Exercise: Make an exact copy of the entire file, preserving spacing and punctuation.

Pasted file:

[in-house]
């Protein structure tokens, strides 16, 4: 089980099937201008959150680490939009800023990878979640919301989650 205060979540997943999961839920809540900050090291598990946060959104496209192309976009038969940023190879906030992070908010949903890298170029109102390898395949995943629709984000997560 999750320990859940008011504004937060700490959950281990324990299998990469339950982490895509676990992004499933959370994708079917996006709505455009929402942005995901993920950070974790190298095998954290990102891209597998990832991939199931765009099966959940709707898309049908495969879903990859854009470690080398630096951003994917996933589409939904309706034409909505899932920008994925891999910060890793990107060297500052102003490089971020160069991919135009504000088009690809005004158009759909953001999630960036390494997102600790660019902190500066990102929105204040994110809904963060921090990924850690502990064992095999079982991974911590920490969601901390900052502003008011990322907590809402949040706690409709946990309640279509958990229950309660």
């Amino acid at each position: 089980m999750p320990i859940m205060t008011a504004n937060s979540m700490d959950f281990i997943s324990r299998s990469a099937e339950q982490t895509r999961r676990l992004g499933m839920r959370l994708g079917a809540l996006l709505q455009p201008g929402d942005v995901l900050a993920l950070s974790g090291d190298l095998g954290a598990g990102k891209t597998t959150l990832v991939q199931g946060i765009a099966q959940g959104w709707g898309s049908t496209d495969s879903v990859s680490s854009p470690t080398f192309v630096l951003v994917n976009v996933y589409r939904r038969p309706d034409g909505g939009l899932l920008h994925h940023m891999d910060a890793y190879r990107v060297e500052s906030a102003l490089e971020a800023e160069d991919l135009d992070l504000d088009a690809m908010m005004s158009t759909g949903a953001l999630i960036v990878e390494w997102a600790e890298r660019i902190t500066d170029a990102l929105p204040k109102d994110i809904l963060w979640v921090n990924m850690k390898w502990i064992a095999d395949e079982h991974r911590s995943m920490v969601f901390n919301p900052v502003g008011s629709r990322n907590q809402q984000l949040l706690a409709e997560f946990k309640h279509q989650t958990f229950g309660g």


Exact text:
[in-house]
């Protein structure tokens, strides 16, 4: 089980099937201008959150680490939009800023990878979640919301989650 205060979540997943999961839920809540900050090291598990946060959104496209192309976009038969940023190879906030992070908010949903890298170029109102390898395949995943629709984000997560 999750320990859940008011504004937060700490959950281990324990299998990469339950982490895509676990992004499933959370994708079917996006709505455009929402942005995901993920950070974790190298095998954290990102891209597998990832991939199931765009099966959940709707898309049908495969879903990859854009470690080398630096951003994917996933589409939904309706034409909505899932920008994925891999910060890793990107060297500052102003490089971020160069991919135009504000088009690809005004158009759909953001999630960036390494997102600790660019902190500066990102929105204040994110809904963060921090990924850690502990064992095999079982991974911590920490969601901390900052502003008011990322907590809402949040706690409709946990309640279509958990229950309660």
């Amino acid at each position: 089980m999750p320990i859940m205060t008011a504004n937060s979540m700490d959950f281990i997943s324990r299998s990469a099937e339950q982490t895509r999961r676990l992004g499933m839920r959370l994708g079917a809540l996006l709505q455009p201008g929402d942005v995901l900050a993920l950070s974790g090291d190298l095998g954290a598990g990102k891209t597998t959150l990832v991939q199931g946060i765009a099966q959940g959104w709707g898309s049908t496209d495969s879903v990859s680490s854009p470690t080398f192309v630096l951003v994917n976009v996933y589409r939904r038969p309706d034409g909505g939009l899932l920008h994925h940023m891999d910060a890793y190879r990107v060297e500052s906030a102003l490089e971020a800023e160069d991919l135009d992070l504000d088009a690809m908010m005004s158009t759909g949903a953001l999630i960036v990878e390494w997102a600790e890298r660019i902190t500066d170029a990102l929105p204040k109102d994110i809904l963060w979640v921090n990924m850690k390898w502990i064992a095999d395949e079982h991974r911590s995943m920490v969601f901390n919301p900052v502003g008011s629709r990322n907590q809402q984000l949040l706690a409709e997560f946990k309640h279509q989650t958990f229950g309660g």